Specificity is one of the critical issues in microarray assays, especially for environmental studies. To ensure microarray hybridization specificity, we have experimentally established probe design criteria based on sequence identity, continuous sequence stretches and free energy (He et al., 2005; Liebich et al., 2006) and developed a novel software tool, CommOligo, for designing microarrays probes (Li et al., 2005). The developed GeoChip was designed using the newly developed software based on these experimentally established criteria (He et al., 2005; Liebich et al., 2006). Computational analysis showed that the majority (93–98%) of the probes on the GeoChip fall in the ranges of sequence identify, stretch length or free energy far away from the thresholds of probe design criteria, indicating that the designed probes should be specific to their corresponding targets. The specificity of the probe representatives whose values of sequence identity, stretch length and free energy are close to the probe design criteria thresholds were experimentally evaluated and only very small portions of false positive (0.002–0.004%) were observed. Further sequence analysis indicated that these false positive probes do not have high similarities, long stretches, or low free energy values with the targets used, suggesting that these false positives are due to random errors. Possible explanations for those false positives include high concentrations of targets used, errors in probe or/and target sequences, contaminations during probe/target preparation and array construction, and/or the lack of full understanding of the factors controlling probe-target kinetics. Finally, the comparison of the sequences from pure cultures indicated that the 50-mer oligonucleotide probes could provide species-strain level resolution for analyzing microorganisms involved in nitrification, denitrification, nitrogen fixation, methane oxidation, and sulfite reduction (Tiquia et al., 2004). Thus similar taxonomic resolution is expected for the developed GeoChip.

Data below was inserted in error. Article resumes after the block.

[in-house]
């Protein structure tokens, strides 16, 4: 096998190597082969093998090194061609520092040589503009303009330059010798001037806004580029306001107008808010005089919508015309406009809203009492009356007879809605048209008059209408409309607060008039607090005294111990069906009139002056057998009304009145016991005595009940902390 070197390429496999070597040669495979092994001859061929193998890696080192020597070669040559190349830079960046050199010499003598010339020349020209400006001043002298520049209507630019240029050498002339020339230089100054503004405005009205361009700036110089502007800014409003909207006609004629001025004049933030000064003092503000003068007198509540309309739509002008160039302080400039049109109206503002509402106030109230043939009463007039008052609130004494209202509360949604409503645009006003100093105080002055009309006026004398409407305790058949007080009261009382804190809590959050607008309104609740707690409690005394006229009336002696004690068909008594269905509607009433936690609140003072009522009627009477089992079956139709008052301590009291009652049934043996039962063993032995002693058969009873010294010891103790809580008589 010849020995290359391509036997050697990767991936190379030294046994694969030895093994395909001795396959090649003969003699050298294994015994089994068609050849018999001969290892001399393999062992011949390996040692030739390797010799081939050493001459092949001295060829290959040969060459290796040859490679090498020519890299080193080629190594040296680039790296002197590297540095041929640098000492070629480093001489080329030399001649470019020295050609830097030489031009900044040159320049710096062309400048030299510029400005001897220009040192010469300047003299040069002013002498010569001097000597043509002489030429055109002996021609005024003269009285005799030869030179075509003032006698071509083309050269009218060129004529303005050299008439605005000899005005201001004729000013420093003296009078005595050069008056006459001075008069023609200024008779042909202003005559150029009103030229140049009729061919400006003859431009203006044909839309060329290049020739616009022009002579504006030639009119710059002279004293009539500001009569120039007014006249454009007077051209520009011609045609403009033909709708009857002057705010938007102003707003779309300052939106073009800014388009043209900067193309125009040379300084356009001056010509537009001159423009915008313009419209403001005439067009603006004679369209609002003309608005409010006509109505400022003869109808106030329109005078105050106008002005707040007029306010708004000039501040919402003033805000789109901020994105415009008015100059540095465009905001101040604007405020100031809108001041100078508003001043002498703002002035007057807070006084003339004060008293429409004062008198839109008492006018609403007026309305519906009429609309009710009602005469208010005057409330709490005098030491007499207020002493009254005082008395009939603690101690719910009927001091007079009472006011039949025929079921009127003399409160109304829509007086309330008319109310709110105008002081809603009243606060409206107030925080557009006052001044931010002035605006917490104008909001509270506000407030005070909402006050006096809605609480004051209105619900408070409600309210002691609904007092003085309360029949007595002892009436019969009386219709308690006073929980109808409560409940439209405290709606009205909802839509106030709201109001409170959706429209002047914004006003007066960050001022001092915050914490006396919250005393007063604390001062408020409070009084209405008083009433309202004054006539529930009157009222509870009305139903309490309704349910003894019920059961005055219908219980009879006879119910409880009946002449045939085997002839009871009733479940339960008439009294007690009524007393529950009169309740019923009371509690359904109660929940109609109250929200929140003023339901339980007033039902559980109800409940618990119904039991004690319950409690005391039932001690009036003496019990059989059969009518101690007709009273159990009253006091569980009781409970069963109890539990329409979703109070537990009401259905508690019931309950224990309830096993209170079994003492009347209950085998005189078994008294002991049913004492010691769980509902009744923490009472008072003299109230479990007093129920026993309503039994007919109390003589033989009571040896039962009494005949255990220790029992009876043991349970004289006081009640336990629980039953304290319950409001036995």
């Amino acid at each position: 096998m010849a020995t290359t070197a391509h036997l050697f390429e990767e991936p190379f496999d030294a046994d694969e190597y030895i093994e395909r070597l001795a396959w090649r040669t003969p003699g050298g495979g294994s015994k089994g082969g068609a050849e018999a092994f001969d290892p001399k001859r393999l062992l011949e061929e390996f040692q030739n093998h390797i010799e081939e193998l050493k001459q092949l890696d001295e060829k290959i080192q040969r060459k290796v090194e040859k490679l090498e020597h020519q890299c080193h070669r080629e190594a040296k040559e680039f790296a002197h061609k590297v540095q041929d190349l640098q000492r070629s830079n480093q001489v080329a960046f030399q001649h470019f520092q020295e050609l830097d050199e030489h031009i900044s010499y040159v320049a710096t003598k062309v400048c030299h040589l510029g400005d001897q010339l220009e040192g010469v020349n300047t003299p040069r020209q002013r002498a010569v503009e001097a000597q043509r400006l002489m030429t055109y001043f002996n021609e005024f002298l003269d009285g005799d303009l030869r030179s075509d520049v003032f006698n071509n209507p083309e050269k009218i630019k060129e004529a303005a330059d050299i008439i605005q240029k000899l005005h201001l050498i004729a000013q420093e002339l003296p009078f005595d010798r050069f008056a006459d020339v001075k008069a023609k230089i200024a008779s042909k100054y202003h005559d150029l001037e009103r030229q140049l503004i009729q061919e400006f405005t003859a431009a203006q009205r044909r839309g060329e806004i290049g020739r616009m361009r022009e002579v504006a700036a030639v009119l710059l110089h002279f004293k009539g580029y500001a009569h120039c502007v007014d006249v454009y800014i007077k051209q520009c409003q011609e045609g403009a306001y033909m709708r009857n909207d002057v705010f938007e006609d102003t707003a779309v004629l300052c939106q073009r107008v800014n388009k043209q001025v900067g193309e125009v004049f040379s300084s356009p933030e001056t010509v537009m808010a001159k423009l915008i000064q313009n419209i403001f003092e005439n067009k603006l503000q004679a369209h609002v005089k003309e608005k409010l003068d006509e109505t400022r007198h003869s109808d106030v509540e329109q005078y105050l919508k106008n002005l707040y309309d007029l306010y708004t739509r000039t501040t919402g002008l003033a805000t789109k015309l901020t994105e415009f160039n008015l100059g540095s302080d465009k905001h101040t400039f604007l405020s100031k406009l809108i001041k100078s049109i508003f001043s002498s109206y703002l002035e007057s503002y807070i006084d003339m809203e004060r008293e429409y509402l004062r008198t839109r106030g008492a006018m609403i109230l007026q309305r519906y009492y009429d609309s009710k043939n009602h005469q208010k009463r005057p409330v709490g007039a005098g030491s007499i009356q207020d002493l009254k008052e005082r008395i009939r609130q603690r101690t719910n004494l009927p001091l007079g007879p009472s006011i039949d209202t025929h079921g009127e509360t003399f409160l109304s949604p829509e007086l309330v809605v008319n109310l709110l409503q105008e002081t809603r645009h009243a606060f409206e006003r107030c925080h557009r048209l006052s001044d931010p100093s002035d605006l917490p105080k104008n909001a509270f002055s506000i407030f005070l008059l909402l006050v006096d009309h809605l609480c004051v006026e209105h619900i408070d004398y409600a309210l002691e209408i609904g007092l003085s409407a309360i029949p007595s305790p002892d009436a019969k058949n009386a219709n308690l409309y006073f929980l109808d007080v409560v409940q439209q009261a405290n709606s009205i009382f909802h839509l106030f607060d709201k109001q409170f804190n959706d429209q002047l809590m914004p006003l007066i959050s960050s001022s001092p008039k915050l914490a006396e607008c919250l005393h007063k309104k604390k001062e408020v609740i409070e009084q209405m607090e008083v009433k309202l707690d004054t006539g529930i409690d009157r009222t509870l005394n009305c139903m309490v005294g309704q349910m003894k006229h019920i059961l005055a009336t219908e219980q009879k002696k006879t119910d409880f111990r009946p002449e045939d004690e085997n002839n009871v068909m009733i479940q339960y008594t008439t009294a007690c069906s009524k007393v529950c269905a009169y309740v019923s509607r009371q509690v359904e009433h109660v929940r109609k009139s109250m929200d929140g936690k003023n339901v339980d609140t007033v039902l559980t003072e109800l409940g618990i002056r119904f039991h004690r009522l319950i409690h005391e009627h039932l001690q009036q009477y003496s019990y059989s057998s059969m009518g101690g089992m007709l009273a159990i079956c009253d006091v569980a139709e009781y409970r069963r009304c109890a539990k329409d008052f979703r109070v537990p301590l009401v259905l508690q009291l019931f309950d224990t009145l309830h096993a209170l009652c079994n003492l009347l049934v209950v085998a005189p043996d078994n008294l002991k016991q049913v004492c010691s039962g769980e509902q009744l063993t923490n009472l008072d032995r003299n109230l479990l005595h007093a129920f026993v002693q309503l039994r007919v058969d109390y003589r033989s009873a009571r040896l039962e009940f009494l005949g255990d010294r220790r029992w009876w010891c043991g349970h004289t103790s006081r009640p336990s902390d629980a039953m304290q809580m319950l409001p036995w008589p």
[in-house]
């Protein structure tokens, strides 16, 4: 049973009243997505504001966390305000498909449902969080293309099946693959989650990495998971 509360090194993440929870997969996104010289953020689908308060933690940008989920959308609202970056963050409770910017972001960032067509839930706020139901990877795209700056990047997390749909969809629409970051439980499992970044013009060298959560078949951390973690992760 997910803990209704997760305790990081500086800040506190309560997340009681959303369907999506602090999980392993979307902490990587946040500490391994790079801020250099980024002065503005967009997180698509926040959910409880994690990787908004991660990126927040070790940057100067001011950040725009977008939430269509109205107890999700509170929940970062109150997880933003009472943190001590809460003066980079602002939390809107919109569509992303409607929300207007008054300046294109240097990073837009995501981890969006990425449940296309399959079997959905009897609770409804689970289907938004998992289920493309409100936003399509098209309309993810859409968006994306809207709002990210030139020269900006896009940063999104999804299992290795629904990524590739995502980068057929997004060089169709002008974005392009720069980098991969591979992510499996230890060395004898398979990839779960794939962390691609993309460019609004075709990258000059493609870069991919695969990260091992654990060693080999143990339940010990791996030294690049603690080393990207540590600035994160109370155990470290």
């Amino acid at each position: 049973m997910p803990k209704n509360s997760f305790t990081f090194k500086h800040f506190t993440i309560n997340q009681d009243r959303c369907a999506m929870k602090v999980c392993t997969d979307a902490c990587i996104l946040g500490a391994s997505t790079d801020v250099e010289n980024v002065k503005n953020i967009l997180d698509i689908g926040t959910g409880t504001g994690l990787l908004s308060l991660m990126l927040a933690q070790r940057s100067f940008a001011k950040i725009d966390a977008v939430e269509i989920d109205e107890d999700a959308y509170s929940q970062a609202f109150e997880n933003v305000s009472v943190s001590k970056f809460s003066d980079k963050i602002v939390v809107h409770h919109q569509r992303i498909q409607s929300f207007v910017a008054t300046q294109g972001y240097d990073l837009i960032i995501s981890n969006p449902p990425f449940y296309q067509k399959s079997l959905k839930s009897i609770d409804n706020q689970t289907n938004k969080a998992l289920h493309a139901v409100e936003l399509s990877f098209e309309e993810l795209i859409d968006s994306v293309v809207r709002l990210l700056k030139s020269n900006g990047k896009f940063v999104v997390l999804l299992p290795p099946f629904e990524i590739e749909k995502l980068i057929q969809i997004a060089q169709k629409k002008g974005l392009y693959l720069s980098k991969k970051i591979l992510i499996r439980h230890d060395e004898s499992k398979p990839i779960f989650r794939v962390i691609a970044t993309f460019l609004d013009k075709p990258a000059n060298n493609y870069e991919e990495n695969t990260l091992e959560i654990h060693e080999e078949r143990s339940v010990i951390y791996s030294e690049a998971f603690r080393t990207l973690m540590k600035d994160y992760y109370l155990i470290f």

In contrast to the whole genome open reading frame (ORF) arrays for gene expression study of individual pure cultures, the developed GeoChip also contains group-specific probes (17.7%) and covers about 3000 gene sequences, which is important for environmental studies because many target sequences involved key biogeochemical, ecological and environmental processes are highly homologous. Computational analysis showed that the majority (93%) of the probes on the developed GeoChip have 100% sequence homology to their corresponding target sequences and have at least less than 90% of homology to the non-target sequences, suggesting that these group-specific probes will be able to detect various sequence groups in the environmental samples.